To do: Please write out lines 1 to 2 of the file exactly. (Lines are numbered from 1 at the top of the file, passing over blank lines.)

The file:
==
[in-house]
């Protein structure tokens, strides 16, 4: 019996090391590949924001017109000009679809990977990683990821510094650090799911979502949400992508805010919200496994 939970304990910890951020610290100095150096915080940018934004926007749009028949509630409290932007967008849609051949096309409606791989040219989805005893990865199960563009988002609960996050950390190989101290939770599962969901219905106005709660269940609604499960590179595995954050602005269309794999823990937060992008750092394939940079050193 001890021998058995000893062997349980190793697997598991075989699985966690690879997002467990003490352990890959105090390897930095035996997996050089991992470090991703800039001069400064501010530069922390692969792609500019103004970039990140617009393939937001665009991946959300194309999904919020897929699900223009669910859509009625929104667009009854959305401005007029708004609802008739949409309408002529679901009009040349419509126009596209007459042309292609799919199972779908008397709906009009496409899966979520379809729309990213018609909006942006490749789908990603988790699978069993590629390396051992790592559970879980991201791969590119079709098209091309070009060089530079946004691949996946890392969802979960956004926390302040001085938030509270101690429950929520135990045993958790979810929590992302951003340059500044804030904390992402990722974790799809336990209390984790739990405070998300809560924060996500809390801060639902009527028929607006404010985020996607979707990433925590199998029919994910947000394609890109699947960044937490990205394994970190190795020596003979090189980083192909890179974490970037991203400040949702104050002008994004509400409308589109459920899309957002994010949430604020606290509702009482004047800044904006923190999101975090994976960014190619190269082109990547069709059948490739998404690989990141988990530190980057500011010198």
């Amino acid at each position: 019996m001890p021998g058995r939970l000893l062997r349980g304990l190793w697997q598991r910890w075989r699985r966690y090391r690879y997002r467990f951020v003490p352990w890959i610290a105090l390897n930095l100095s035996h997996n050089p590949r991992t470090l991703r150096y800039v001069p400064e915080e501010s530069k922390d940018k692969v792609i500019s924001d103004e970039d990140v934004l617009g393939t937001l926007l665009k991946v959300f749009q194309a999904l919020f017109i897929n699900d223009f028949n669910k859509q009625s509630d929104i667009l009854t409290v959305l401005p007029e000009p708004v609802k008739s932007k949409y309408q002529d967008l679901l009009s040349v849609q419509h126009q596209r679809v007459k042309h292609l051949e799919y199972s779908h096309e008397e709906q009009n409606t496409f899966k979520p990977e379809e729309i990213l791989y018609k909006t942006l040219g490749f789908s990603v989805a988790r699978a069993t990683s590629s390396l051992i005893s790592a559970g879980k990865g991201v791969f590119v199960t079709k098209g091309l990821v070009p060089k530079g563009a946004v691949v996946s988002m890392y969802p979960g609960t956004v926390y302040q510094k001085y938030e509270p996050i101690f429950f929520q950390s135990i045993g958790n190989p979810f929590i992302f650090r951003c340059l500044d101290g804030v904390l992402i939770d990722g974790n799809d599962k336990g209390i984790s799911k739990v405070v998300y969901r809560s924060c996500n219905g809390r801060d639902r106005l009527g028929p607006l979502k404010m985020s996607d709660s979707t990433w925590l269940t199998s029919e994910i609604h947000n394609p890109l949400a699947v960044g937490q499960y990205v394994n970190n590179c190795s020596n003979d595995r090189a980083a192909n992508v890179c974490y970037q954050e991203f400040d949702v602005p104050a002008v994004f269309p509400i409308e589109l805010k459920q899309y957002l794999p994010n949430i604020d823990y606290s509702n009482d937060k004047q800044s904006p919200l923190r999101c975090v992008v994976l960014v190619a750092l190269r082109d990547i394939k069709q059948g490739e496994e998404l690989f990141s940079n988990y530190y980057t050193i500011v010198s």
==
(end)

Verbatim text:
[in-house]
């Protein structure tokens, strides 16, 4: 019996090391590949924001017109000009679809990977990683990821510094650090799911979502949400992508805010919200496994 939970304990910890951020610290100095150096915080940018934004926007749009028949509630409290932007967008849609051949096309409606791989040219989805005893990865199960563009988002609960996050950390190989101290939770599962969901219905106005709660269940609604499960590179595995954050602005269309794999823990937060992008750092394939940079050193 001890021998058995000893062997349980190793697997598991075989699985966690690879997002467990003490352990890959105090390897930095035996997996050089991992470090991703800039001069400064501010530069922390692969792609500019103004970039990140617009393939937001665009991946959300194309999904919020897929699900223009669910859509009625929104667009009854959305401005007029708004609802008739949409309408002529679901009009040349419509126009596209007459042309292609799919199972779908008397709906009009496409899966979520379809729309990213018609909006942006490749789908990603988790699978069993590629390396051992790592559970879980991201791969590119079709098209091309070009060089530079946004691949996946890392969802979960956004926390302040001085938030509270101690429950929520135990045993958790979810929590992302951003340059500044804030904390992402990722974790799809336990209390984790739990405070998300809560924060996500809390801060639902009527028929607006404010985020996607979707990433925590199998029919994910947000394609890109699947960044937490990205394994970190190795020596003979090189980083192909890179974490970037991203400040949702104050002008994004509400409308589109459920899309957002994010949430604020606290509702009482004047800044904006923190999101975090994976960014190619190269082109990547069709059948490739998404690989990141988990530190980057500011010198």